Async lock options

Do I understand correctly that the benefit of using Arc<RwLock<some-type>> instead of Arc<Mutex<some-type>> is that with the former you can have concurrent read access from multiple threads, but the latter does not allow that?

Is using parking_lot::RwLock typically preferred over using std::sync::RwLock?

Yes, that's correct, but since you have async in the title, I feel the need to point out that the only reason that the std or parking_lot mutex is ok to use in async code despite being blocking is that you will typically only block the thread for a very short amount of time if you make sure to unlock it quickly.

A blocking RwLock does not have this advantage. It is very easy to block writers for a long time with an RwLock if there are lots of readers all the time, even if no individual reader locks it for a long time.

You may like the Tokio tutorial's article on shared state, which covers use of blocking mutexes in async code.

Regarding std vs parking-lot, the parking-lot crate is typically faster.

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Is parking_lot::Mutex typically preferred over std::sync::Mutex?

I guess. Realistically you will be fine either way.

Are there situations where it makes more sense to put the Arc inside the lock like Mutex<Arc<some-type>> or RwLock<Arc<some-type>>?

No, at least not directly inside. To understand why, you need to understand that the real difference between immutable and mutable is whether you have exclusive access to the thing. The entire purpose of a Mutex/RwLock is to allow you to obtain exclusive (i.e. mutable) access to the thing behind the lock, even though the lock is shared (i.e. you don't have exclusive access to the lock itself).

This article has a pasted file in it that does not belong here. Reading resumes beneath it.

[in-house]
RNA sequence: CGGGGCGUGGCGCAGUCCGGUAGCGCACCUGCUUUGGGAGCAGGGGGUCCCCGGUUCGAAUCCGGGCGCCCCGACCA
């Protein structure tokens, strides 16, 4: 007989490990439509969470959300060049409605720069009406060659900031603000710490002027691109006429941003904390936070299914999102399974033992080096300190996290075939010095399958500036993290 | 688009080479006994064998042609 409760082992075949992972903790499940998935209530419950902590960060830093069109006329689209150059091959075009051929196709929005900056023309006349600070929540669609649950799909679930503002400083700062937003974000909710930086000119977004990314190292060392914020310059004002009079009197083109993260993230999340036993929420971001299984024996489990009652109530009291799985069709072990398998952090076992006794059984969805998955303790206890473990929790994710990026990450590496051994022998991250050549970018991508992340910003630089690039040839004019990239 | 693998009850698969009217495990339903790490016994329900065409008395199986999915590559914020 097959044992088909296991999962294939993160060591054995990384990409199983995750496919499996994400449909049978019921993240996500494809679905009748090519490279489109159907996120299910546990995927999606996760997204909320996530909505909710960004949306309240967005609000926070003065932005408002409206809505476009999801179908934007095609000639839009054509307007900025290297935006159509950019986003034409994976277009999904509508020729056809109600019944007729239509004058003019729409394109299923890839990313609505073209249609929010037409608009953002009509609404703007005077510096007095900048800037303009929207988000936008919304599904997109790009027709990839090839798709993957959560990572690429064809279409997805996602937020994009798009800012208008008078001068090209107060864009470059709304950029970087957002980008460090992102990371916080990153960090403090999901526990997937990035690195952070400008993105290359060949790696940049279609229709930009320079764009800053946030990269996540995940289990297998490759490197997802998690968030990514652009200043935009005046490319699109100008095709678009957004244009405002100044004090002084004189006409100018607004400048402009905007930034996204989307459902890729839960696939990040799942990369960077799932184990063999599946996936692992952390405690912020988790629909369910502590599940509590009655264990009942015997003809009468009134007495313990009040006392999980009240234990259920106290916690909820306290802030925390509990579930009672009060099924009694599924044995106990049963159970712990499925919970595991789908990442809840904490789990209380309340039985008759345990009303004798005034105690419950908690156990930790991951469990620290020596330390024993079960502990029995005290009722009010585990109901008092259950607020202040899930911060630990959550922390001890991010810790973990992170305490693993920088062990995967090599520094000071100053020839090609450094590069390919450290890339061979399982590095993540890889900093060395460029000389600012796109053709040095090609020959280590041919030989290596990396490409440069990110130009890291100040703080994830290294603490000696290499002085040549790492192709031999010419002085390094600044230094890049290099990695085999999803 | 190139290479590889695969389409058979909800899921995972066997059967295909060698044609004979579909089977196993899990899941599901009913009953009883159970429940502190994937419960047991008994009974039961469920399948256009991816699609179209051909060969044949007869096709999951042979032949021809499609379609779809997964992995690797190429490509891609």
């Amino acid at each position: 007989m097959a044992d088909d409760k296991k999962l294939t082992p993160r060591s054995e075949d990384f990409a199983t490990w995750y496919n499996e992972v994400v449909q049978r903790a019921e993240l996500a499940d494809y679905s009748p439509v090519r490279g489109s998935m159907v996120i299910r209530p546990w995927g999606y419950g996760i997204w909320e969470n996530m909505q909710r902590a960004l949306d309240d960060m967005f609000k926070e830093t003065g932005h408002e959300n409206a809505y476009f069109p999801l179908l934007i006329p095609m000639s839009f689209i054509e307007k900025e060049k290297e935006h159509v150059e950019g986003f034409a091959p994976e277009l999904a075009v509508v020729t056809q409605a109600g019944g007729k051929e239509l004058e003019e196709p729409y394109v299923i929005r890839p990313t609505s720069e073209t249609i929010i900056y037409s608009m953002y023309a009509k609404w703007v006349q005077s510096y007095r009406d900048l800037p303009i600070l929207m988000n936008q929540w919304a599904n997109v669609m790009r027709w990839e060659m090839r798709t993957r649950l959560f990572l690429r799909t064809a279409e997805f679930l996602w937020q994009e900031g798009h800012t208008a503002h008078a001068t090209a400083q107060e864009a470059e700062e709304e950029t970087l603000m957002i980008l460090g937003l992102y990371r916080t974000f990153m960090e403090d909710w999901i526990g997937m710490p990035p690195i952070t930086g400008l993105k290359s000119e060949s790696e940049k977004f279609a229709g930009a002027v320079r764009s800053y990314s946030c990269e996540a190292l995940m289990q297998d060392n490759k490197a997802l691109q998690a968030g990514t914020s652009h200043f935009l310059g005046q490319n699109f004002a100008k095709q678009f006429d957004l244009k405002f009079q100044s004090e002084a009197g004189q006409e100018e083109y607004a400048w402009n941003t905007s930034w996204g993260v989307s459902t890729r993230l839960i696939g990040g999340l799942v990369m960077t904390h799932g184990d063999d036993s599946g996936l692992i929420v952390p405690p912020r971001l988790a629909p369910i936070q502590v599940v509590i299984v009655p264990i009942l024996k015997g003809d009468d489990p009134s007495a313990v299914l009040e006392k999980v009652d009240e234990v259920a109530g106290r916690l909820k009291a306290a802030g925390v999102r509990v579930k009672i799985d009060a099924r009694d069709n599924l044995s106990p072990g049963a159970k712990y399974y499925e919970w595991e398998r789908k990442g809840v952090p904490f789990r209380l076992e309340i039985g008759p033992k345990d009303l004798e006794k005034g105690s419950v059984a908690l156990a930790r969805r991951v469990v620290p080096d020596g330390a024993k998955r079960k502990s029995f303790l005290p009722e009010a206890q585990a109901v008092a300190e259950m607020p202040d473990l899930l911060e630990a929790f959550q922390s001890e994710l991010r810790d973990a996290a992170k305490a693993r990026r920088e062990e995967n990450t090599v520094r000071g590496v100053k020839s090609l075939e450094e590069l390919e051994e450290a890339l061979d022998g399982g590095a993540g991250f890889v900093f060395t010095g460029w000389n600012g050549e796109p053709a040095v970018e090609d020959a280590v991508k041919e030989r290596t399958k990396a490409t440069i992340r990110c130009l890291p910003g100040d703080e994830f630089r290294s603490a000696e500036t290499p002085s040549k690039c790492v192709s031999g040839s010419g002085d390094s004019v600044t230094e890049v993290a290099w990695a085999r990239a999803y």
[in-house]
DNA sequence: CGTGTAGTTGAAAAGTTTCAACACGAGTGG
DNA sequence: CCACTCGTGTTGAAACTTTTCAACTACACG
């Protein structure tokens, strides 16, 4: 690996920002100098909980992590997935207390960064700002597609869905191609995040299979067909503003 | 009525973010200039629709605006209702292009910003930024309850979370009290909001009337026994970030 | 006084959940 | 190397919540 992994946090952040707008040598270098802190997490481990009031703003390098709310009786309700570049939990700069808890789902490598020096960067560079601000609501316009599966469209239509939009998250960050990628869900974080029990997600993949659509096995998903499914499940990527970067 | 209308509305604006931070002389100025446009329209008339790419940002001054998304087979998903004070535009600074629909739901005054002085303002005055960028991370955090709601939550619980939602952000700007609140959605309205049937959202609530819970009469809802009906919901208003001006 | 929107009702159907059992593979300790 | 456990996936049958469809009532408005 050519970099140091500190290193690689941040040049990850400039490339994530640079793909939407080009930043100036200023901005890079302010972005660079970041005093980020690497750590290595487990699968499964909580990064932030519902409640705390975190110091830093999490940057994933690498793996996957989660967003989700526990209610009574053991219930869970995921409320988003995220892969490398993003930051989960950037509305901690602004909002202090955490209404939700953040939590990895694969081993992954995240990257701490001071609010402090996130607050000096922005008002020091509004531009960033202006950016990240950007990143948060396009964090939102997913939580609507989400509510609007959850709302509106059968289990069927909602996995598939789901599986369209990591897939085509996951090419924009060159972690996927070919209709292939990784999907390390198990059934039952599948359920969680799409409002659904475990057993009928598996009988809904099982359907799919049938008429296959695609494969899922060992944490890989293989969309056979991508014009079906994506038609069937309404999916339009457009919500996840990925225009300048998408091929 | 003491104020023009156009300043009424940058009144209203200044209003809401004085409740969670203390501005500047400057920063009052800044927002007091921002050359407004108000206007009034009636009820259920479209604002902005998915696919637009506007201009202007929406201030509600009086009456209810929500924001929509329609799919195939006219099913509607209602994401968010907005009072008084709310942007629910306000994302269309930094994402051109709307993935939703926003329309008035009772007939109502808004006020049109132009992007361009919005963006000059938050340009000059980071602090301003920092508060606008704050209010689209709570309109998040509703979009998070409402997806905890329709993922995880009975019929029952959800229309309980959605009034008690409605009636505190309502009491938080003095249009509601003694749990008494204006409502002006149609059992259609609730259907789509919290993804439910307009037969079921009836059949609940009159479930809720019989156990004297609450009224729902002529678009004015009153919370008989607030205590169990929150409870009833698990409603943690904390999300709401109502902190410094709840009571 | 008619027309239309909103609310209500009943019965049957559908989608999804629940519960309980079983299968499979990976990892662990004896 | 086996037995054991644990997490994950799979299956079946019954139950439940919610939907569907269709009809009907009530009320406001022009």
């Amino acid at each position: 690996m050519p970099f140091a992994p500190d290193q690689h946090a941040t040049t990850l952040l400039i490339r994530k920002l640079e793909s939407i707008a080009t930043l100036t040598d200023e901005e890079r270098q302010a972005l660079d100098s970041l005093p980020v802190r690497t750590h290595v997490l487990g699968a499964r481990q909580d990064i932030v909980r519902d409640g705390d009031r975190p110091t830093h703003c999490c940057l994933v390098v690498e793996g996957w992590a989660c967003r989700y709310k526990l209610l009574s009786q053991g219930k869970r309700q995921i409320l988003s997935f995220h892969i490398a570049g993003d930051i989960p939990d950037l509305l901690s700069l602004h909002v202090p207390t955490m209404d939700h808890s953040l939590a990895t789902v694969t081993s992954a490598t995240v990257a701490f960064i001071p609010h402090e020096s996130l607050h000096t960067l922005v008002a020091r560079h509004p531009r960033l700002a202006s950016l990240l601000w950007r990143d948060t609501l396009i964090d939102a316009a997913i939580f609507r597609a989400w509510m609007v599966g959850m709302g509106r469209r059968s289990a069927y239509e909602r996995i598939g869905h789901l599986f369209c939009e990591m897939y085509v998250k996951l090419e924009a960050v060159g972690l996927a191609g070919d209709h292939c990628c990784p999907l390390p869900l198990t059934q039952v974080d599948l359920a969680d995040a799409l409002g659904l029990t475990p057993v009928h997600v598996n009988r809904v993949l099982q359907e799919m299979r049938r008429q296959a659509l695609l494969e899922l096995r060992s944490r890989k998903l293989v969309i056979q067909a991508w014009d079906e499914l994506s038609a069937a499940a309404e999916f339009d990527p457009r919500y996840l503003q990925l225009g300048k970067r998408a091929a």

However an Arc<T> can be cloned, giving out multiple handles to the same thing. So, even if you have exclusive access to the Arc<T>, you only have shared access to the T, as it might not be the only arc.

So in short:

  1. An Arc<T> gives shared-only access to T.
  2. An Mutex<Arc<T>> gives shared-only access to T.

What does make sense is to have Mutex<HashMap<String, Arc<Value>>>. This makes sense because you can:

  1. Lock the mutex.
  2. Access some key in the map, calling clone on the Arc.
  3. Unlock the mutex.
  4. Continue to access the value in the map through your clone of the Arc.

Of course, the value stored inside the HashMap becomes immutable if you do this, since there may be other arcs to the value. However to change it, you can replace the Arc with a new Arc, letting anyone still looking at the value continue to see the old value, but making any future accesses see the new value.


It looks like the parking_lot version of RwLock implements a fairness policy takes care of the situation you described where readers just keep coming and prevent any writers from acquiring a lock.

Ah, I didn't know that. If the RwLock you are using is fair, then it is ok to use in async code, with the same cavaets as with the mutex.

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